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Refreshing your C.V. when applying for a new job can be a daunting task. How do you stand out from the crowd whilst at the same time avoiding sounding too pompous or big headed? Speaking about ourselves is something us Brits are renowned for shying away from.

So it would be easy enough to simply use well-known phrases and buzzwords on your C.V. in an attempt to impress potential employers, right...wrong!

According to a report from the Guardian, phrases such as “hard working”, “results driven” and “thought leader” are among the most overused buzzwords used when applying for a new role. The problem with these words - they carry no substance, are vague and non-descriptive. Instead, it’s suggested you should use examples that actually show the employer what you could bring to their company.

So we asked our consultants here at Carrot what phrases or terms they’d suggest you avoid using to help you avoid those C.V. cliches. Here’s what they had to say:

I can work well independently, but I also work well in a team” You’d hope it goes without saying that you’re able to work in both situations, but if you really want to show how versatile your working ethic is use examples instead. Talk about that time you went the extra mile as part of a group project to ensure it was completed on time, or when no one else was available to meet an important client but you volunteered to go, even though it was your day off.

“Guru”- This term connotes someone who is a “teacher, guide or master” of certain knowledge, but to use it on your C.V. could see you come across as arrogant or self-absorbed. Alternatively, use a phrase such as “I know quite a bit about niche therapy areas but there’s always room to learn more”.

&” – The ampersand should be used to abbreviate the word “and” in a select few situations, yet it is hugely overused, often as a substitute for writing out the full version of the word. Unless you are using the ampersand in a company name, where space is very limited (e.g. in a table) or as part as an academic reference make sure you are using the word in full.

Not quantifying a statement – Simply stating you managed a team is not relevant enough, as this could be anything from a team of administrators to managing one person who works only two days a week. Instead, our consultant Victoria recommends using the following as a framework to describe your own management skills: “I managed a team of six Health Economists with varying ability within technical modelling and observational research. This includes regular appraisal of work, training, developmental planning, performance reviewing with HR, and recruitment of new staff”.

“I’m a quick learner” – As jobs merge together and people are expected to have a multitude of skills this is possibly the most used phrase these days, but this needs quantifying with real examples of your biggest achievements and any projects you’re undertaken. Tailor your C.V. to the specific job explaining how you meet the criteria they are asking for.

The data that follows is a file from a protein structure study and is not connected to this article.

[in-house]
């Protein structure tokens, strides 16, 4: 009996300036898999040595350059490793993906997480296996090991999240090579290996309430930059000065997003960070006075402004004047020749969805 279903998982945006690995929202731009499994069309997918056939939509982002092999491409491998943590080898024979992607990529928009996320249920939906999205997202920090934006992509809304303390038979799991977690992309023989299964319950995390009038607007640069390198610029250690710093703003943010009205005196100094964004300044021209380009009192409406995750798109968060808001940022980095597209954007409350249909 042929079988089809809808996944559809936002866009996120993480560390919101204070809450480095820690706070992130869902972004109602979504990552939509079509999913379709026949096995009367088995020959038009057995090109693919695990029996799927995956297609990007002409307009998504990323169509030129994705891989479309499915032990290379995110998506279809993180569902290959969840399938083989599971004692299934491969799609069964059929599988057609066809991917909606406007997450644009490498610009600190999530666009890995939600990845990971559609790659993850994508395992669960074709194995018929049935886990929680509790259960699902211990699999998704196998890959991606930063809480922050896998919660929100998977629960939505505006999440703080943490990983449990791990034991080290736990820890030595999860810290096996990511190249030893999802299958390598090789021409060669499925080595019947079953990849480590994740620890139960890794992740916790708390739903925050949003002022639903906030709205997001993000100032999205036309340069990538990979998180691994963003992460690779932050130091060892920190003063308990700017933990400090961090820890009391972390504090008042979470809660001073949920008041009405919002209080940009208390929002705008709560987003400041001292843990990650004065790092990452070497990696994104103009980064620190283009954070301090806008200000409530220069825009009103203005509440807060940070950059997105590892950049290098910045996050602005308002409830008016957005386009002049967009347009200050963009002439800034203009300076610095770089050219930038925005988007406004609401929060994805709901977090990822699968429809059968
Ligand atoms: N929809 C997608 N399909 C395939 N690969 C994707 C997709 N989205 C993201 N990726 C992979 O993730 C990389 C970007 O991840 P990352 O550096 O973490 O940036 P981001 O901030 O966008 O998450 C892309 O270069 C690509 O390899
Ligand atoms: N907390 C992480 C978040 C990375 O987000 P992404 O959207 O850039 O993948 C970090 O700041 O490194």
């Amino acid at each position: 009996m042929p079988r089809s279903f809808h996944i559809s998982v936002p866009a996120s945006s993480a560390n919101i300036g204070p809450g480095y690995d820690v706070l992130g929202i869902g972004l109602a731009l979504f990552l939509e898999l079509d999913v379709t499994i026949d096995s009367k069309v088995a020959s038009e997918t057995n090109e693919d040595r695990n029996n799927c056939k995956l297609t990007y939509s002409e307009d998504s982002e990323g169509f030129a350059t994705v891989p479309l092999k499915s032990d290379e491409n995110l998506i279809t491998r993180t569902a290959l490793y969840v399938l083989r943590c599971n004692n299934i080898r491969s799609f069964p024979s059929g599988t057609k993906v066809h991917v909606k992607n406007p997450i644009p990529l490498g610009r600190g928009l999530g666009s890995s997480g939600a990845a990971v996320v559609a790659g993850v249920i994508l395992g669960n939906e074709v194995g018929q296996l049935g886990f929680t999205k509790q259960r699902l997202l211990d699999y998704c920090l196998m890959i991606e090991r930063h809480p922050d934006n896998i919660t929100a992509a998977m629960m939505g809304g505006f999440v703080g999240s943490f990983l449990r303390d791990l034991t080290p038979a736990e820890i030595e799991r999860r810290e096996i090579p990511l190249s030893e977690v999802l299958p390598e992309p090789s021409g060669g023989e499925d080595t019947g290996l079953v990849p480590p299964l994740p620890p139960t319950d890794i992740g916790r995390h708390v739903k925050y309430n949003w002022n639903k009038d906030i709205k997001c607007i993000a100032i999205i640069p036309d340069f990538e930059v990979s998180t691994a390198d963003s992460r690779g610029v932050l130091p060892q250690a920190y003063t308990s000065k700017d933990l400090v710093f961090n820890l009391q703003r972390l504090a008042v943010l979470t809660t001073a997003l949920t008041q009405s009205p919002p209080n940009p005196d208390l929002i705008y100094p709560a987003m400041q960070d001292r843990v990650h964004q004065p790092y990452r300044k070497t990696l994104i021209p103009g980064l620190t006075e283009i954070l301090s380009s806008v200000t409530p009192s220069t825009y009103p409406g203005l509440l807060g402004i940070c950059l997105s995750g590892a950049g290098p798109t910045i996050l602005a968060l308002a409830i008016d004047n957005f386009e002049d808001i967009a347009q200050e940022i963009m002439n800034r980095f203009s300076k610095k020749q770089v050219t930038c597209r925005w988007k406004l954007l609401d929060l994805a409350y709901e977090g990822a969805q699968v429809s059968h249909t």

Talking in the 3rd person – Most people would never dream of speaking in the 3rd person on their C.V. but it has been known to happen. Just as you wouldn’t use the 3rd person when speaking face-to-face with someone there’s no need to use this when applying for a job either. Just stick with 1st person tense and everyone will be happy.

Irrelevant hobbies – Make sure your hobbies are as pertinent to the role as possible, and try to avoid the usual “socialising with my friends” phrase. Other hobbies our consultants have come across include candidates stating their children are their hobby, having the ability to milk 100 cows in under an hour, and coming 3rd in a world bog diving competition (although the latter two are impressive they're not necessarily relevant!). Instead, pick hobbies that show off certain skills you have which may be applicable to the job you’re applying for.

Generic opening words – “I’m honest, hard working and conscientious” are just a handful of the most overused, meaningless words used on a C.V. Our consultant Louise suggests substituting this for phrases such as: “My ethos is focused on delivering client service excellence”, “I deliver innovative and award-winning projects for my clients”, “I use my initiative to contribute ideas to the project”, and “A collaborative and supportive leadership style suits my team-focused nature”.

“I’m a strong communicator” – Just by writing a coherent C.V. with no spelling mistakes and excellent grammar you’ll be showing that you are able to communicate, so don’t waste valuable space stating the obvious. *Speaking of space, on a side note, try to keep your C.V. to two pages long – don’t worry about getting everything down on your C.V. as it should be used for topline information which will be expanded on during the interview.

Using images – Again, the little space you have on your C.V. is highly valuable, so don’t waste it with unnecessary images. It seems to be more common on the continent to include a photo of yourself on your C.V. but this isn’t required in the UK. We’ve even had a case of someone using emojis to signify each section. Instead, keep a simple format with bolding or underlining where relevant, using the space you would have done for images to go into more detail regarding your successes.

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